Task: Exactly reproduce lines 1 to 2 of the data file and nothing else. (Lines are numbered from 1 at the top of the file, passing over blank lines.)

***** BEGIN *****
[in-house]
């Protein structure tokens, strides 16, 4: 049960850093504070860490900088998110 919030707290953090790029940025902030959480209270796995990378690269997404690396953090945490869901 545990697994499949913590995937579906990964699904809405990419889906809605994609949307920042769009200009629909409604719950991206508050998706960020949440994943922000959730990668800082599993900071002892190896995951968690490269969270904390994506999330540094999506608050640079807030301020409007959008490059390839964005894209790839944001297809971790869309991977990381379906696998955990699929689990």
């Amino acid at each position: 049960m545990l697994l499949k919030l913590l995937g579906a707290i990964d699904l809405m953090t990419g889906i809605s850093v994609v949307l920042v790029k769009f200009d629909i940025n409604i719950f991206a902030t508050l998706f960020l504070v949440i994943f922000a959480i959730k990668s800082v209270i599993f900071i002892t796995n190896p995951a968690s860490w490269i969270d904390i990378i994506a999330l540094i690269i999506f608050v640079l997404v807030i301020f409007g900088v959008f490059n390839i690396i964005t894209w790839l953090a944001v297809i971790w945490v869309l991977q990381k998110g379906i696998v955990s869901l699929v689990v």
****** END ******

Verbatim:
[in-house]
């Protein structure tokens, strides 16, 4: 049960850093504070860490900088998110 919030707290953090790029940025902030959480209270796995990378690269997404690396953090945490869901 545990697994499949913590995937579906990964699904809405990419889906809605994609949307920042769009200009629909409604719950991206508050998706960020949440994943922000959730990668800082599993900071002892190896995951968690490269969270904390994506999330540094999506608050640079807030301020409007959008490059390839964005894209790839944001297809971790869309991977990381379906696998955990699929689990």